Placed in the context of scandals surrounding Houellebecq’s novels, Anéantir (2022) is described as strategically losing its political and other plots to focus on the death of its protagonist. This narrative choice cannot, however, dispense with questions raised by representations of race (universalism, colourism, racialization, gender); by colonial and postcolonial exploitation (including the Françafrique); and by ‘green-bashing’, anthropocentrism and the elision of differential impacts of climate change. These questions are considered in terms of necropolitical power over who lives or dies (Mbembe 2003), and precarious lives experienced as ‘slow death’ (Berlant 2007). Fiction is established as always already a form of necropolitics–of textual decisions of life and death. Whilst climate catastrophe is not foregrounded in this predominantly anthropocentric narrative, the ultimate question is whether Houellebecq intends any kind of self-reflexive ‘ecocritique’ (Morton 2009), or whether the gravest global scandal—of human contributions to climate change—is ignored.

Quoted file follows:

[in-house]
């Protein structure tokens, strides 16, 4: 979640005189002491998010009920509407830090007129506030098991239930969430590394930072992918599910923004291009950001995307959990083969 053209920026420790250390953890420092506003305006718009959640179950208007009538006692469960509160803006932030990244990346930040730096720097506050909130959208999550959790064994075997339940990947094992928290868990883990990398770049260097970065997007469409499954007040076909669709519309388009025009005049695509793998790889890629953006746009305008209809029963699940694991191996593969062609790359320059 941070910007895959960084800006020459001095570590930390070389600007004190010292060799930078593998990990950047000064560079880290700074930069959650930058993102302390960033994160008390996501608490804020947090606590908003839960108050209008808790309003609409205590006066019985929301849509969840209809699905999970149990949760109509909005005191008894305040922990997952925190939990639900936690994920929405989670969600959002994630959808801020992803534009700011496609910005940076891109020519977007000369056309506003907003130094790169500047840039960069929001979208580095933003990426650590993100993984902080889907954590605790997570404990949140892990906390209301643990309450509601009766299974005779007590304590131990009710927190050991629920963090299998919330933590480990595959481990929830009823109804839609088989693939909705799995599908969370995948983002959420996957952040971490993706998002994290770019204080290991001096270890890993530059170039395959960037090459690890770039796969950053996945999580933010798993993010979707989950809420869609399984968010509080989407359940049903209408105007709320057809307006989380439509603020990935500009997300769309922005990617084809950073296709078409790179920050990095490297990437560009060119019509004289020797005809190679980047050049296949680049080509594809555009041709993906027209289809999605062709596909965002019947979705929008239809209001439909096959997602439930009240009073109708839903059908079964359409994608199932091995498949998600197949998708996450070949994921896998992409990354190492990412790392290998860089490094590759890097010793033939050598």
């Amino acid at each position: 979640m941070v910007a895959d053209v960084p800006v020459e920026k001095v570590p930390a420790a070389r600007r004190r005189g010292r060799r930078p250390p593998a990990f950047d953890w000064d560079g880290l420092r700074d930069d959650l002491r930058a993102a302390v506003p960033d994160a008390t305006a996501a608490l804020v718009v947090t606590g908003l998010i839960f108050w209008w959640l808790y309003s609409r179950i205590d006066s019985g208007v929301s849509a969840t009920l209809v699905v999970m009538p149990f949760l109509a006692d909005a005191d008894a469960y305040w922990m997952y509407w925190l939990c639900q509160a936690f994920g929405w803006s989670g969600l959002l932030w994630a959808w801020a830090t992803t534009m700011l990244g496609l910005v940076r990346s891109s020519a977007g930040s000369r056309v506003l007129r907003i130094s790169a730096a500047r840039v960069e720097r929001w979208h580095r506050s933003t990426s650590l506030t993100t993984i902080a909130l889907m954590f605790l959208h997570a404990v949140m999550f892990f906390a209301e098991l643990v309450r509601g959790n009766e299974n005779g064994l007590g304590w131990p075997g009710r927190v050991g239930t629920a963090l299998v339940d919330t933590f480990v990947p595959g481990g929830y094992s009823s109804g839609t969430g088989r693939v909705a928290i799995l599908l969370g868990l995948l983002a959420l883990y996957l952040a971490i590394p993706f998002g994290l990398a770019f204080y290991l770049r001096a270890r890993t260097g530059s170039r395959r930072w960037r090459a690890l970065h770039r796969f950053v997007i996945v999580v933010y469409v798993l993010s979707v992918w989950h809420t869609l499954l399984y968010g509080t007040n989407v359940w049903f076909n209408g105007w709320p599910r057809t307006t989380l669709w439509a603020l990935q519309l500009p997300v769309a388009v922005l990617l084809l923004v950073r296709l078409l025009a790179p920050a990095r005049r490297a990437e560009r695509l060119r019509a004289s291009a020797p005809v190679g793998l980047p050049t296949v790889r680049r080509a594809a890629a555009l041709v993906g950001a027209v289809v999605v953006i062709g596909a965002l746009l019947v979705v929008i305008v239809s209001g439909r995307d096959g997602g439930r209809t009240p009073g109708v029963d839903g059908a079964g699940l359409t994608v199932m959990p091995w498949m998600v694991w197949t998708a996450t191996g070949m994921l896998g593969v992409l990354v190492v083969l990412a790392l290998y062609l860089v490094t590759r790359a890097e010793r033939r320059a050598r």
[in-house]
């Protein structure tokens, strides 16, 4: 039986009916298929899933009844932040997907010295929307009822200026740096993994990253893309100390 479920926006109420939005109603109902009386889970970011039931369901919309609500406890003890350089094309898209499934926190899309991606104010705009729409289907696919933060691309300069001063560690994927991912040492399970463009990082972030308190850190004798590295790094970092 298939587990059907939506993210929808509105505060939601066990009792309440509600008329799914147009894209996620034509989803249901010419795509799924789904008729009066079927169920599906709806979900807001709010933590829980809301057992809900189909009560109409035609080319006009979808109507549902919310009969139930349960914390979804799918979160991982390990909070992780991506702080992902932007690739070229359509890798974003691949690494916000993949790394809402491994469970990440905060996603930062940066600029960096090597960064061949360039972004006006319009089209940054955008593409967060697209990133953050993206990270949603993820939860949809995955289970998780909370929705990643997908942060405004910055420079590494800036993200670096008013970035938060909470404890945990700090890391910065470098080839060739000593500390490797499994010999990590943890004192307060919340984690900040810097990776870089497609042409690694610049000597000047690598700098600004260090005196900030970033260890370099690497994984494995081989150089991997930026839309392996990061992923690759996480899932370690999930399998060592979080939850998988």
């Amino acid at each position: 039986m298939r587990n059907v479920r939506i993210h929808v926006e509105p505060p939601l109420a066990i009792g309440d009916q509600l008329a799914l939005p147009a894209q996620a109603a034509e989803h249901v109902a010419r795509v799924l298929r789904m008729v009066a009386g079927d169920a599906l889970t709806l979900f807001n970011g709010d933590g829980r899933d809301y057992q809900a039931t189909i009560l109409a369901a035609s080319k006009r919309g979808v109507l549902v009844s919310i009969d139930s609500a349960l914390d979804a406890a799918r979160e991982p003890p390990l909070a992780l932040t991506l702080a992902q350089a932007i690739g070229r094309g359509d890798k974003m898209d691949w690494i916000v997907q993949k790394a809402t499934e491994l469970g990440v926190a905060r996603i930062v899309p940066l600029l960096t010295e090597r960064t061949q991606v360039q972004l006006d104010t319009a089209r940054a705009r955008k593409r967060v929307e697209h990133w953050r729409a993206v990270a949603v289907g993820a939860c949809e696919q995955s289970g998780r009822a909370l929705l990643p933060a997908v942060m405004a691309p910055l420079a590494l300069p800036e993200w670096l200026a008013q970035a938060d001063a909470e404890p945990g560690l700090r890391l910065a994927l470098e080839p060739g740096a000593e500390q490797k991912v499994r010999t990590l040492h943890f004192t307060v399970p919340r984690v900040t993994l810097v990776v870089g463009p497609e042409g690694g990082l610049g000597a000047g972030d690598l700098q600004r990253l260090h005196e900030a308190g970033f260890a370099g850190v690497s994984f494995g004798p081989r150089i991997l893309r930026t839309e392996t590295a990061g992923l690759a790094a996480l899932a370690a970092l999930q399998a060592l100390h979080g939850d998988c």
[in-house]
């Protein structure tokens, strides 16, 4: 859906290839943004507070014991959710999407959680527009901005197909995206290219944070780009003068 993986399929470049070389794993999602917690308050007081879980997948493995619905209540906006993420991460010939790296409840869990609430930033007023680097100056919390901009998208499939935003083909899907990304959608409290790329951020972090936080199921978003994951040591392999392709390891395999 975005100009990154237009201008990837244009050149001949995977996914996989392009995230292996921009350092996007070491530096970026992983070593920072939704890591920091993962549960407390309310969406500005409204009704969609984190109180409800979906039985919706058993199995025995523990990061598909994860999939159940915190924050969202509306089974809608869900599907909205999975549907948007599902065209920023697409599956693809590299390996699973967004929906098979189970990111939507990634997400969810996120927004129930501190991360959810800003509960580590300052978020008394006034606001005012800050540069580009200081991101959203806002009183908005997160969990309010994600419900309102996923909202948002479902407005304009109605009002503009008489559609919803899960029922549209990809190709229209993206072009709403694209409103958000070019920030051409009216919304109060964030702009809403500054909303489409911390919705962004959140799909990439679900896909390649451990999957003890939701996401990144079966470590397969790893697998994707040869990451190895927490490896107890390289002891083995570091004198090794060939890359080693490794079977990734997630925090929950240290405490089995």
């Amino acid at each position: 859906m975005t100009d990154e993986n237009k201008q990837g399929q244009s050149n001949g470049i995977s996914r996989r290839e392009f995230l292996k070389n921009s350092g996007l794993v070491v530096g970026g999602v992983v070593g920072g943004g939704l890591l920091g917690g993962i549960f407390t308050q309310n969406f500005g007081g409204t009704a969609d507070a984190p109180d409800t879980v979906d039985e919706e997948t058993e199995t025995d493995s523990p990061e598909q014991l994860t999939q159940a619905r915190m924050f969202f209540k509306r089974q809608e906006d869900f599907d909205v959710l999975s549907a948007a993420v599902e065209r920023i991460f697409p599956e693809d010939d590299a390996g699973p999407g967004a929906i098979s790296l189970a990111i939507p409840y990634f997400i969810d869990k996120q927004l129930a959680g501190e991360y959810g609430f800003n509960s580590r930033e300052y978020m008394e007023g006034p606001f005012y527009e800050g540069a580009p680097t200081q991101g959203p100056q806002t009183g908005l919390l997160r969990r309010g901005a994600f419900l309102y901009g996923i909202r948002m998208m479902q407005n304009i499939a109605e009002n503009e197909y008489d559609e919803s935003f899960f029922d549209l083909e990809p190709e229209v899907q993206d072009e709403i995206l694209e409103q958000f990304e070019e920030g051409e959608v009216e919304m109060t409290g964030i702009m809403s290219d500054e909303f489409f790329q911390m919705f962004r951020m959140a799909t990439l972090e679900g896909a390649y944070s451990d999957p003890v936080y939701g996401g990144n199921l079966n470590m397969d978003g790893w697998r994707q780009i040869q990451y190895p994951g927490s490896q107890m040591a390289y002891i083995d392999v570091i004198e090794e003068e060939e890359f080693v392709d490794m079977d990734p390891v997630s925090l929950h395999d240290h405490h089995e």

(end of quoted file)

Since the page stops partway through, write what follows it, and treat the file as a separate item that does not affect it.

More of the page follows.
|Journal||French Cultural Studies|
|Publication status||Accepted/In press - 21 Nov 2022|
- slow death
- La Françafrique
- climate change